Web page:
HomeSchools & YouthDistrict Addresses Lingering Academic Struggles

District Addresses Lingering Academic Struggles

The Burbank Unified School District reported dips in student performance metrics as education officials identify continued challenges following the COVID-19 pandemic and an influx of English learners.

High school graduation rates were down from 96.2% in 2022 to 93.2% in 2023, though the figures for last school year are 1-2% higher than pandemic-era rates. And while some learning areas saw incremental improvement year over year, including standardized test scores for certain demographics, testing scores and graduation rates for English learners showed the most severe dips.

In 2022, 89.2% of English learners graduated from high school. Last year, that figure fell to just 80.6%. That’s still higher than the California average, although the state overall has seen a slight year over year improvement in graduation rates for the English learners’ demographic, indicating BUSD English learners are not following the trend of improvement.

Test scores for English learners are also down 6% to 7% across the board.

District leaders discussed the challenges at Thursday’s Board of Education meeting.

“It’s definitely something that we take seriously,” said Superintendent John Paramo. “It’s frustrating, coming out of COVID, to see where our academic scores are, and where they were before.”

Paramo emphasized that the pandemic created severe learning challenges that have persisted in students graduating today. Online learning and decreased attendance resulted in children learning less overall. What students did learn, they were less likely to retain between school years, he noted.

“It’s really devastating to keep getting compared to three years ago, four years ago, when there were so many factors that affected our scores,” Paramo said.

Paramo said that he directed staff to gather the comprehensive list of scores, available on the district’s website, to have a starting point to measure improvement and set goals for the coming school year.

“The goal is that we can look at those against the measurements from the fall, the end of the spring, and we can keep doing that,” he said. “To me those scores are more stable and are starting from today and allow us to look forward.”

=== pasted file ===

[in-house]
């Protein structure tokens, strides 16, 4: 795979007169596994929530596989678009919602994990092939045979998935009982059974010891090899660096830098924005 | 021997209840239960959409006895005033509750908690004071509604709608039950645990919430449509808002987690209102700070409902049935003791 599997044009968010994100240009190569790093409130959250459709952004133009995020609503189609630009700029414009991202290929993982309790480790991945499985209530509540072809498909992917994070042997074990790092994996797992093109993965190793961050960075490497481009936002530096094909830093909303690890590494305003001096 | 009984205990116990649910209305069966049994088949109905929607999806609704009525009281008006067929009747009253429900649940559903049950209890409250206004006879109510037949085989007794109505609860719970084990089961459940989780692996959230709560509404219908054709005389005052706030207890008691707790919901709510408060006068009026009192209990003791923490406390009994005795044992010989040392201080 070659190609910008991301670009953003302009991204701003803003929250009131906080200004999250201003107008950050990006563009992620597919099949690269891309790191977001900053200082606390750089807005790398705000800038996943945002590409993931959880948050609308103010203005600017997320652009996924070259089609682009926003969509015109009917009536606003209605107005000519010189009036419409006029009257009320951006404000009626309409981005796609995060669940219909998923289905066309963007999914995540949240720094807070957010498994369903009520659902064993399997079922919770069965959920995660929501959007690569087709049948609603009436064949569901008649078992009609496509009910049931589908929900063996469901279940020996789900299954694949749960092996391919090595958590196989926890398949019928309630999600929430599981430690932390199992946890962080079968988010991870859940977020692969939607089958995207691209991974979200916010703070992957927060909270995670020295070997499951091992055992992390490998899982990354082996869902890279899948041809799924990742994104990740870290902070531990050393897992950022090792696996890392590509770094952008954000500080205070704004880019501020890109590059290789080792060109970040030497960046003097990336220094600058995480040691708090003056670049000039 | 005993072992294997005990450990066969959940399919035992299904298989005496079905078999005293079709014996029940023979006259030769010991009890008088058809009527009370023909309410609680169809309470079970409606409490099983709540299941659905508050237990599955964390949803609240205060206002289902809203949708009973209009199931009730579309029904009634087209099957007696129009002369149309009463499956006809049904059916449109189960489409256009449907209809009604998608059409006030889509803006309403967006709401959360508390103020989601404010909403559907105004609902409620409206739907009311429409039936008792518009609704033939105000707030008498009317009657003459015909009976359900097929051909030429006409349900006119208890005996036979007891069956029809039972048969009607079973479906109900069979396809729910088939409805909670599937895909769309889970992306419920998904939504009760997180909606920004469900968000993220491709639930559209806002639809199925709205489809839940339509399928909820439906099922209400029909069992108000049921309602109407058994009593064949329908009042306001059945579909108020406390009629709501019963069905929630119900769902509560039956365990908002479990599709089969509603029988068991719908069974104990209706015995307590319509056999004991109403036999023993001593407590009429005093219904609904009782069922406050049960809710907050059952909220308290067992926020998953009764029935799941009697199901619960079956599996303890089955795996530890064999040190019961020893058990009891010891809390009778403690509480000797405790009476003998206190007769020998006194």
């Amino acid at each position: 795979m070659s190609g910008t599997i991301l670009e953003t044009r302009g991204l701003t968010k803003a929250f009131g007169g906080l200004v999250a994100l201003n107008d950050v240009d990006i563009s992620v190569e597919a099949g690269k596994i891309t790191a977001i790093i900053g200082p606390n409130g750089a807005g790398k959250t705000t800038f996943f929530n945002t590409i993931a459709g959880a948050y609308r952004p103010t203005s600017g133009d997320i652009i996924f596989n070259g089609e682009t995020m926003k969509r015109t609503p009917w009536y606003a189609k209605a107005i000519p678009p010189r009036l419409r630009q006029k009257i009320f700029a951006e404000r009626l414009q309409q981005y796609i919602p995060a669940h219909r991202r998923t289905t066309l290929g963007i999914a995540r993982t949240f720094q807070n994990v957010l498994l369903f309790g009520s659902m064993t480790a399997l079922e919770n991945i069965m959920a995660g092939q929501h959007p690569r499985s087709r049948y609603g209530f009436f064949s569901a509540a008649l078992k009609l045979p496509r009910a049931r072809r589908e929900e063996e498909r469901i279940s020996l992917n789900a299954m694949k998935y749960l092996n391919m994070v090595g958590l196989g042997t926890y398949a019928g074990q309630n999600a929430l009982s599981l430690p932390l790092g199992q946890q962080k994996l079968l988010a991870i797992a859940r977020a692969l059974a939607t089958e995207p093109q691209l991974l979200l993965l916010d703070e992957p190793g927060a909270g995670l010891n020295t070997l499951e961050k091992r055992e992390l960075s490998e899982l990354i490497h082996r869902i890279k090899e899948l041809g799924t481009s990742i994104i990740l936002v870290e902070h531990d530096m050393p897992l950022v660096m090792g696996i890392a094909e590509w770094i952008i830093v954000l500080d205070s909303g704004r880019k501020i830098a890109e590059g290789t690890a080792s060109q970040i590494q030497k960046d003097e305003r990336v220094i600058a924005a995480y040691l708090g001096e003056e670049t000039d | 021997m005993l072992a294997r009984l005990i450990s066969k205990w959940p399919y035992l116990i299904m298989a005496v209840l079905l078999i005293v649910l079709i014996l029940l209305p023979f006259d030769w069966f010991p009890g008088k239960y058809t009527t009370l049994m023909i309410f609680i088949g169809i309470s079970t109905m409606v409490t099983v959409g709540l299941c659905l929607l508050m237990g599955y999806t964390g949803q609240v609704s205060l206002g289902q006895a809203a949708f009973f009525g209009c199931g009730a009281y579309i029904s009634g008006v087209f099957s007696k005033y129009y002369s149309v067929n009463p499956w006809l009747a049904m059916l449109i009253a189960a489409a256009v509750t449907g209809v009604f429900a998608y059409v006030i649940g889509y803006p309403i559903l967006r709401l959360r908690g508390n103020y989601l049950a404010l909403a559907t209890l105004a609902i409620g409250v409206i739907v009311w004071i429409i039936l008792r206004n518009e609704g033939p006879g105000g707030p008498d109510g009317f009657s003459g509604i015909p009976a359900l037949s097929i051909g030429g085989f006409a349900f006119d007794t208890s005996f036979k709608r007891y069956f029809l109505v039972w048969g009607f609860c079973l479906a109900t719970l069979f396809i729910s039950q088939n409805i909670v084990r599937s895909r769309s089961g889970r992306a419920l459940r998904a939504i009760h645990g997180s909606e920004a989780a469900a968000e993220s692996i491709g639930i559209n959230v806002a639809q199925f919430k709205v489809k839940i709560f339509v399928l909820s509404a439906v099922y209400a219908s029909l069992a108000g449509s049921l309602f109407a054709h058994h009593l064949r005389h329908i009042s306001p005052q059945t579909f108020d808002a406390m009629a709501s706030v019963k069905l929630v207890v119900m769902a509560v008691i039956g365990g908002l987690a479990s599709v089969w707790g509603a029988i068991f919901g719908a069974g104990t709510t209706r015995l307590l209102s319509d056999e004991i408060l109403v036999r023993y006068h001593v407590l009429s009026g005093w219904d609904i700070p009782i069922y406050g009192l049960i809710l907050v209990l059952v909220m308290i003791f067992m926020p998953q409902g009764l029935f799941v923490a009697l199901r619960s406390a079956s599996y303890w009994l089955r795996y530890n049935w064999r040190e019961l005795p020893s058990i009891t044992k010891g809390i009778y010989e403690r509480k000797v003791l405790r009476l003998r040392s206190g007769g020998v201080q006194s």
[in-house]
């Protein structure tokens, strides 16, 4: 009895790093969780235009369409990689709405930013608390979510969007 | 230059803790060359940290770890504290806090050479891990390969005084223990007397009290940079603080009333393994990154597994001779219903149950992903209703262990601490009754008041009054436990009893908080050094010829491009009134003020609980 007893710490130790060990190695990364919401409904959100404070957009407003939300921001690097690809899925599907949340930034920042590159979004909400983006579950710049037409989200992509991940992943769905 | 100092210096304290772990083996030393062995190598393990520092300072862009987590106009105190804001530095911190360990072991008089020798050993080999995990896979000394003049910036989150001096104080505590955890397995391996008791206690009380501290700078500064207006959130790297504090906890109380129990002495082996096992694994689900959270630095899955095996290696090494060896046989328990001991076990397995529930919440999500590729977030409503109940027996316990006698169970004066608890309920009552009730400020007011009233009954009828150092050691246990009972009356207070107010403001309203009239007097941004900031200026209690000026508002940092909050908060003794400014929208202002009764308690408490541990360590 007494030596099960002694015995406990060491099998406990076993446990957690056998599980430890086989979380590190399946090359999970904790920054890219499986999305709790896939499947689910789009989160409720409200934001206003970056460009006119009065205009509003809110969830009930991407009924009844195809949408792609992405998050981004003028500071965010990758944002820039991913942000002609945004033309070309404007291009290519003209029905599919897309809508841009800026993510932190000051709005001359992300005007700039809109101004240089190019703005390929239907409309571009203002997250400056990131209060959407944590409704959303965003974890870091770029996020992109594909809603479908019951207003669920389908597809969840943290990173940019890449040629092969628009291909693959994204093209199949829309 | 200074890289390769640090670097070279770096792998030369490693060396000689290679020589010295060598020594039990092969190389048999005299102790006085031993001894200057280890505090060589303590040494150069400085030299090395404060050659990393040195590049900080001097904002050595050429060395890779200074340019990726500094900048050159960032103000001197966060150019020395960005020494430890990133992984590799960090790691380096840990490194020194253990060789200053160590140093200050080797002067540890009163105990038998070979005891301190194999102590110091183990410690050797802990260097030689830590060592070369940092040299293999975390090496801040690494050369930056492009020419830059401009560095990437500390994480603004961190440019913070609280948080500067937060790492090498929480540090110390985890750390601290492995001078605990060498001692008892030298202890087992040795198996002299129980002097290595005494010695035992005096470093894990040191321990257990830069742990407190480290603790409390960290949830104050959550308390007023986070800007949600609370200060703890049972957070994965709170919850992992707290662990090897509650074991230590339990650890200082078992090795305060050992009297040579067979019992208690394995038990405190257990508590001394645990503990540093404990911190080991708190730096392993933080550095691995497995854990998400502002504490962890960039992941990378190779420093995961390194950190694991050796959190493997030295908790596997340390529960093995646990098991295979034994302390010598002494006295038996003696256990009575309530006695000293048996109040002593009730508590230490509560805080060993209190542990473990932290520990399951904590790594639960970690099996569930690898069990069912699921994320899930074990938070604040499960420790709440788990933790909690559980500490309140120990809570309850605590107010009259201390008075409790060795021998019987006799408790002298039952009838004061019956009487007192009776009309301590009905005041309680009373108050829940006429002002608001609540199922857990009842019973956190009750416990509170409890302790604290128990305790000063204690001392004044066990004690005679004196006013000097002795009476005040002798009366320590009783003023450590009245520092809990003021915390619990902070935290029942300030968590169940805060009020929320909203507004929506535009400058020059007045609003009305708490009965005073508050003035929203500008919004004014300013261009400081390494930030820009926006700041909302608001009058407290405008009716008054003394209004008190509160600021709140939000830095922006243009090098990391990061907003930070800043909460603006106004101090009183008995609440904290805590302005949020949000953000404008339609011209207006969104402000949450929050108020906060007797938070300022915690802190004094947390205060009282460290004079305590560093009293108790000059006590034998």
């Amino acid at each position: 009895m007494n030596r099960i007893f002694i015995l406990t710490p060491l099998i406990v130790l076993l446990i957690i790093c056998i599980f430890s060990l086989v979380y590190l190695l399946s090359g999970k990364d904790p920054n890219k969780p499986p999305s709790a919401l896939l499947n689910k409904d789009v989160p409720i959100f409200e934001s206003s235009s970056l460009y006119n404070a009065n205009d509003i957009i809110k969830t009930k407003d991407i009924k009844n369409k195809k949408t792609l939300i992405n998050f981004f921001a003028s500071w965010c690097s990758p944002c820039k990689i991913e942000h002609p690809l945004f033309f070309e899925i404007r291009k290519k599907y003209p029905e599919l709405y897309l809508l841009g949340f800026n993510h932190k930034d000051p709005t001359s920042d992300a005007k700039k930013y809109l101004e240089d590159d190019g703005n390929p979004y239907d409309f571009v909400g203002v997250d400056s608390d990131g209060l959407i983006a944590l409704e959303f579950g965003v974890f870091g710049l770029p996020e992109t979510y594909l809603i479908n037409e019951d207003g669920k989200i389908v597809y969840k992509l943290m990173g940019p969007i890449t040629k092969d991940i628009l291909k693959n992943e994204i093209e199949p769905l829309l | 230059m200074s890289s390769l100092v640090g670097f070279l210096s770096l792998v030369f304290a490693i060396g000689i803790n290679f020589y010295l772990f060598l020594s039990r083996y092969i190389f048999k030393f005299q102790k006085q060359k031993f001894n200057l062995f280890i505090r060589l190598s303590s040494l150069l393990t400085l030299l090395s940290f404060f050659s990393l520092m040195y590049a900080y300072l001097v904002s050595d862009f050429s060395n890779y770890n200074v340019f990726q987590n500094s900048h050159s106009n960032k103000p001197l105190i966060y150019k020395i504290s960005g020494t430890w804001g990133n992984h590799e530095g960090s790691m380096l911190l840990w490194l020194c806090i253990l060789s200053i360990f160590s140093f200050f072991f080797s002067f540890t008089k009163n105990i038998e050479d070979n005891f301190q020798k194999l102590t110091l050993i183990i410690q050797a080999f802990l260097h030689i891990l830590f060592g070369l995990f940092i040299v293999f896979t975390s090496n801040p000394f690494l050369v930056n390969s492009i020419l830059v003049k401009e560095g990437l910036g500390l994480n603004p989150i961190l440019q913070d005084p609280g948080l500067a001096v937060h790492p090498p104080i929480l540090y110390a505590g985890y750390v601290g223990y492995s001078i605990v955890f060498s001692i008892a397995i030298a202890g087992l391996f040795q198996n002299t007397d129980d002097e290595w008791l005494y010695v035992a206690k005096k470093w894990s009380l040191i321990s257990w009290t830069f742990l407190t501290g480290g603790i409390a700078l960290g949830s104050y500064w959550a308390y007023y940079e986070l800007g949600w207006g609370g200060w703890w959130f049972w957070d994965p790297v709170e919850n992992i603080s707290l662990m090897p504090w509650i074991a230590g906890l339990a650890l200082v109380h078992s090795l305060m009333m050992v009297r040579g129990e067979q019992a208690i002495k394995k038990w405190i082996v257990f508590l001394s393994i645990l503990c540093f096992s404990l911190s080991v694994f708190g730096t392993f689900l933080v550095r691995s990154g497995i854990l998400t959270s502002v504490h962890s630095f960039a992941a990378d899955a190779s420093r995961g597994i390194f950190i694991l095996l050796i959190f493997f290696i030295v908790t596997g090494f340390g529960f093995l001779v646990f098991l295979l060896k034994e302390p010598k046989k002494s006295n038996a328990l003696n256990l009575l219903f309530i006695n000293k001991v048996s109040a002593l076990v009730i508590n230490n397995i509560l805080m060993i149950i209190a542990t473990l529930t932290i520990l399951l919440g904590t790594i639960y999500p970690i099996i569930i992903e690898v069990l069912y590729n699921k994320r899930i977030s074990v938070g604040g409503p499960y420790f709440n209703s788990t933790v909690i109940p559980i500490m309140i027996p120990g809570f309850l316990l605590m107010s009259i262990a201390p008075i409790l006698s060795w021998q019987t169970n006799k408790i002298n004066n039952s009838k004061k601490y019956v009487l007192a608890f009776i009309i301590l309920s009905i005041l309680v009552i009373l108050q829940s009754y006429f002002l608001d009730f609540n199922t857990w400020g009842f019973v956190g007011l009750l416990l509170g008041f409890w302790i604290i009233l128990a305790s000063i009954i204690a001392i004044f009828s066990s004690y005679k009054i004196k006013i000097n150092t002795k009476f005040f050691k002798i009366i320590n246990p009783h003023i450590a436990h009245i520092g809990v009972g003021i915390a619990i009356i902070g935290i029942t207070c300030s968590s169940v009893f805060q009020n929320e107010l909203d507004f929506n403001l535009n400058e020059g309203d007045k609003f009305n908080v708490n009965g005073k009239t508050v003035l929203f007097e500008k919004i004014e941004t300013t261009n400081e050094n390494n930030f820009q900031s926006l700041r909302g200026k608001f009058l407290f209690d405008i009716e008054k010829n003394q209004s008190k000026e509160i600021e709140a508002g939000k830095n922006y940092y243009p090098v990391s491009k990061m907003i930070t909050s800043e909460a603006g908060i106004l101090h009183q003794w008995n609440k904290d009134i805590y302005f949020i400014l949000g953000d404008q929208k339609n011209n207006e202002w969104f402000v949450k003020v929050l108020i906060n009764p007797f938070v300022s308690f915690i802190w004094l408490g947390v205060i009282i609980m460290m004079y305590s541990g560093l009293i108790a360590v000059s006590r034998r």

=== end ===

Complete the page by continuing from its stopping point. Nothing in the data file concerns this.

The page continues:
This year the district has observed new challenges for teachers working with English learners. More students from countries like Ukraine, Russia and Armenia have come to Burbank, and in some cases are refugees escaping war.

The district is kicking off a new phonics program and will implement it into the elementary curriculum geared toward accelerating those students’ growth.

“Based on the data, it looks like we need help there. We are doing that professional development the first week we get back to school and the teachers will start implementing that during the year. I hope we see some progress,” Paramo said.

School Board President Emily Weisberg said she thinks the district has done an exceptional job focusing on learning loss in the years since COVID, and noted the influx of English learners from other countries “who are coming with different issues and experiences.”

“There’s an enormous amount beyond just the numbers that I think tells an important story,” Weisberg said.

She added that it is going to be increasingly difficult to recover to where the district was before the COVID-19 pandemic. Dwindling state budget resources means the challenges aren’t over for BUSD.

“We are dealing with a very different educational landscape,” she said. “… Metrics are people in our case, and there is an enormous amount of data, information and experience that goes into understanding them.”

First published in the June 22 print issue of the Burbank Leader.

Most Popular

[bsa_pro_ad_space id=3]